A mineral called uraninite, also called pitchblende for its earthy black color, makes up the richest ores, as it is almost pure uranium oxide. Until Charlie Steen’s discovery, pitchblende wasn’t known in Utah. Steen didn’t use a Geiger counter to locate possible uranium deposits like other prospectors. In fact, he didn’t own one, and this along with his search for uranium in areas not considered ore-bearing by the Atomic Energy Commission caused his effort to be termed “Steen’s folly.” Steen staked claims based on the characteristics of regional geology, and prospected like a wildcatter explored for oil. Steen encountered unusual black rocks while drilling his claims in search of carnotite deposits deep below ground level. Steen set aside these black rocks and continued drilling, thinking that carnotite deposits were deeper but his drilling rig broke a few feet short of his goal. Dejected, he grabbed the strange black samples before heading back to town

The Mi Vida Mine in 2014

to see if he could repair his drill, thinking that his dream of striking it rich was over. When he pulled in to a gas station, he joked with the owner that he had some samples that would set off his Geiger counter, still not realizing that he had drilled through a thick lens of high-grade ore. It wasn’t until the counter’s needle jumped that he realized that he had found pitchblende, a mineral that he had never previously seen. Soon thereafter, Steen began mining, built himself a mansion on a hill (now the Sunset Grill where diners can view mementoes from Steen’s life and Moab’s uranium heyday), and became a national celebrity.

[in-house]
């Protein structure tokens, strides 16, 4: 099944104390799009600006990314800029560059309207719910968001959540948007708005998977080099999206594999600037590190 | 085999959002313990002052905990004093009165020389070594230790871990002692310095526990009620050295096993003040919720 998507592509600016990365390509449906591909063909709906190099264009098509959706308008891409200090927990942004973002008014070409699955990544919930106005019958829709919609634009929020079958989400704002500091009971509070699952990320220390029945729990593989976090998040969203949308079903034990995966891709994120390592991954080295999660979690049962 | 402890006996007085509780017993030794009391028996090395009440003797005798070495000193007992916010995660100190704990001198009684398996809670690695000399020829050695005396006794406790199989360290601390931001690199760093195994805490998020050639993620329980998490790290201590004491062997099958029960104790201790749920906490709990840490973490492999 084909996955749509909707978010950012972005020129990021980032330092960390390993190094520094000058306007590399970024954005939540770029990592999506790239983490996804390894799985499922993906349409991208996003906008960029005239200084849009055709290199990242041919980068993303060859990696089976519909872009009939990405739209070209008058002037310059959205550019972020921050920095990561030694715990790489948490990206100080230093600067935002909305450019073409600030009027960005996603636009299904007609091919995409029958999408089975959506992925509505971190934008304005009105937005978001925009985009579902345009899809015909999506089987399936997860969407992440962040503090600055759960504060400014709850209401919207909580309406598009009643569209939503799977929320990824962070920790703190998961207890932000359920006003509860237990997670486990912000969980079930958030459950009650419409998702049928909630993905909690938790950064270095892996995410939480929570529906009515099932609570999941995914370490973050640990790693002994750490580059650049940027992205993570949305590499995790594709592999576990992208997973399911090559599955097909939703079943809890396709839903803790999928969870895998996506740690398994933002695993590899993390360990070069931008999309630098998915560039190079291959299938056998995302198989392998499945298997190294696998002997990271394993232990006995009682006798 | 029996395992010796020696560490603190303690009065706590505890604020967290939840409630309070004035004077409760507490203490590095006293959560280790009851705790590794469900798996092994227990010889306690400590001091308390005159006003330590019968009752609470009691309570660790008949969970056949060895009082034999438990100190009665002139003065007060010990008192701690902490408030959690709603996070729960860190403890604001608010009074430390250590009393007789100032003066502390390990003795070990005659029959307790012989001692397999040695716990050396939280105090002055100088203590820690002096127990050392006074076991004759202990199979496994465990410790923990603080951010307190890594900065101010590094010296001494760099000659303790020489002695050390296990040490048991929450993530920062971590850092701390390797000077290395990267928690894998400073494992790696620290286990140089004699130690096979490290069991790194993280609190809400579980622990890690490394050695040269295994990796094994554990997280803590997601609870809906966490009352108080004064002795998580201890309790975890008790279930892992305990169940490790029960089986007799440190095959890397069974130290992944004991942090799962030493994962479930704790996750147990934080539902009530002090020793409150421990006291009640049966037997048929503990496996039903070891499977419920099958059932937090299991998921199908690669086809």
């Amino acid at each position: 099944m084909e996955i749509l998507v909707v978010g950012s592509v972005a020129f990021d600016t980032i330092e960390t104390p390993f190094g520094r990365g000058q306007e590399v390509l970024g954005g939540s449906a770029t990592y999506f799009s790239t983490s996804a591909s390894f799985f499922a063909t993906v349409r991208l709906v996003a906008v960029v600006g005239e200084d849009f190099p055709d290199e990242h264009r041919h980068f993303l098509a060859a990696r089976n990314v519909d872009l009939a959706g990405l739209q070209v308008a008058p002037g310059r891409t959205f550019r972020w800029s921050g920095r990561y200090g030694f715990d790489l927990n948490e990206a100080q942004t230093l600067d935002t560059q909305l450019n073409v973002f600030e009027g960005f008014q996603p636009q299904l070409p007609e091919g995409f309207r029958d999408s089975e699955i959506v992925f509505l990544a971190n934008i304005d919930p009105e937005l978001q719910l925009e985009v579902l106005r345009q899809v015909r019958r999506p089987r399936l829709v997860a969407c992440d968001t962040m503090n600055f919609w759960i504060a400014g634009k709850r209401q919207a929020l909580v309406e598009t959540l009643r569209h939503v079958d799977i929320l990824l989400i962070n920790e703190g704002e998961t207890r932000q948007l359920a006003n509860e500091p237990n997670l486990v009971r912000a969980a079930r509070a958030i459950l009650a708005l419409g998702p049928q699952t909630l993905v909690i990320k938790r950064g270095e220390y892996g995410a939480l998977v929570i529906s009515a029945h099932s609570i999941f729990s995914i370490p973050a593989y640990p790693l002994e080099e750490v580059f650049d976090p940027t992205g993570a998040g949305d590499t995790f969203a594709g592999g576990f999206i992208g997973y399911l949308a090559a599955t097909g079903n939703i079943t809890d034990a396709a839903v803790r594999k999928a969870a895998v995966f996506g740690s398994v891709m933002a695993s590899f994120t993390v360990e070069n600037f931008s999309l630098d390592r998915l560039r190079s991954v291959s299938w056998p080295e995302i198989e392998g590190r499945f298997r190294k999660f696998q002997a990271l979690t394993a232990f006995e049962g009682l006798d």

Steen discovered uranium in the Chinle Formation, one of the two main rock layers in the Moab area that have zones of uranium mineralization. The other unit is the Morrison Formation. Although these two rock layers are separated in age by some 50-80 million years, they both include ore-bearing sandstones that were deposited in ancient river channels.

Uranium wasn’t present in these coarse sands when they were originally deposited. What was important to their later mineralization was that they were highly permeable, so that groundwater could easily flow through them. They also contained fragments of dinosaur bone, logs and other organic material.

The uranium was deposited by circulating groundwater at some point after the rock layers were deposited. The ultimate source of the uranium is not definitely known, but it likely was from volcanic ash that was deposited across Utah. Uranium is present in minute amount in volcanic ash, and it can be easily leached by circulating groundwater. Uranium is highly soluble in water, but will precipitate out of solution when it encounters a reducing environment (e.g., one low in oxygen), such as that occurs in the presence of the organic debris in the Chinle or Morrison sands. In fact, some of the earliest ores discovered in Utah were petrified wood or dinosaur bones where uranium minerals replaced organic material, and both petrified wood and dinosaur fossils may be radioactive.

The Oyler Mine in Capitol Reef National Park is in a river channel sandstone at the base of the Chinle Formation
An uranium ore-loading bin in the Chinle Formation used during the boom days when many small mines were active near Moab


You can read more geology articles from Allyson HERE

A self-described “rock nerd,” Allyson Mathis is a geologist, informal geoscience educator and science writer living in Moab. A flat-lander by birth from where everything was covered with vegetation, Allyson is much happier exploring deep time in Moab and beyond.

Return to Archive Index
return to home
Return to home